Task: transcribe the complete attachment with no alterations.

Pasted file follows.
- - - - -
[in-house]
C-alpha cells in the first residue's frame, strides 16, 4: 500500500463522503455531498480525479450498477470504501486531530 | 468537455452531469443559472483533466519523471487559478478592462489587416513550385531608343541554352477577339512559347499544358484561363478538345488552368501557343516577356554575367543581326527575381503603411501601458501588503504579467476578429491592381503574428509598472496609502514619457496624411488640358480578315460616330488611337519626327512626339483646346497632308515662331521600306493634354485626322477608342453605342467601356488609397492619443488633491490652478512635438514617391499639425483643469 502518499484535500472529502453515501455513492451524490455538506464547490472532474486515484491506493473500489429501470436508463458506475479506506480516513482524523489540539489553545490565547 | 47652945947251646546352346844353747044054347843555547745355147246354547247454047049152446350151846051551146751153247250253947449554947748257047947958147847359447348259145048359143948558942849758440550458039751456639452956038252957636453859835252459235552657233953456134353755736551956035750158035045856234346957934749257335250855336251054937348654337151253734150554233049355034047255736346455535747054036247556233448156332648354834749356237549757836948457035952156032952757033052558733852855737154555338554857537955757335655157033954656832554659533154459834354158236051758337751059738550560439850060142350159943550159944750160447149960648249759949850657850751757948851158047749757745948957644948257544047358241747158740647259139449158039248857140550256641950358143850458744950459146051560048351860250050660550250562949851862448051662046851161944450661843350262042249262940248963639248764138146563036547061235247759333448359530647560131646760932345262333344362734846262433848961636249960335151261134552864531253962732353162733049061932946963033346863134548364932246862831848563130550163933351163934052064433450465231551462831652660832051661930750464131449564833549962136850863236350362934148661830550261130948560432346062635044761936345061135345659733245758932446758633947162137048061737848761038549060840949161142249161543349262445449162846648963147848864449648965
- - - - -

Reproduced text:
[in-house]
C-alpha cells in the first residue's frame, strides 16, 4: 500500500463522503455531498480525479450498477470504501486531530 | 468537455452531469443559472483533466519523471487559478478592462489587416513550385531608343541554352477577339512559347499544358484561363478538345488552368501557343516577356554575367543581326527575381503603411501601458501588503504579467476578429491592381503574428509598472496609502514619457496624411488640358480578315460616330488611337519626327512626339483646346497632308515662331521600306493634354485626322477608342453605342467601356488609397492619443488633491490652478512635438514617391499639425483643469 502518499484535500472529502453515501455513492451524490455538506464547490472532474486515484491506493473500489429501470436508463458506475479506506480516513482524523489540539489553545490565547 | 47652945947251646546352346844353747044054347843555547745355147246354547247454047049152446350151846051551146751153247250253947449554947748257047947958147847359447348259145048359143948558942849758440550458039751456639452956038252957636453859835252459235552657233953456134353755736551956035750158035045856234346957934749257335250855336251054937348654337151253734150554233049355034047255736346455535747054036247556233448156332648354834749356237549757836948457035952156032952757033052558733852855737154555338554857537955757335655157033954656832554659533154459834354158236051758337751059738550560439850060142350159943550159944750160447149960648249759949850657850751757948851158047749757745948957644948257544047358241747158740647259139449158039248857140550256641950358143850458744950459146051560048351860250050660550250562949851862448051662046851161944450661843350262042249262940248963639248764138146563036547061235247759333448359530647560131646760932345262333344362734846262433848961636249960335151261134552864531253962732353162733049061932946963033346863134548364932246862831848563130550163933351163934052064433450465231551462831652660832051661930750464131449564833549962136850863236350362934148661830550261130948560432346062635044761936345061135345659733245758932446758633947162137048061737848761038549060840949161142249161543349262445449162846648963147848864449648965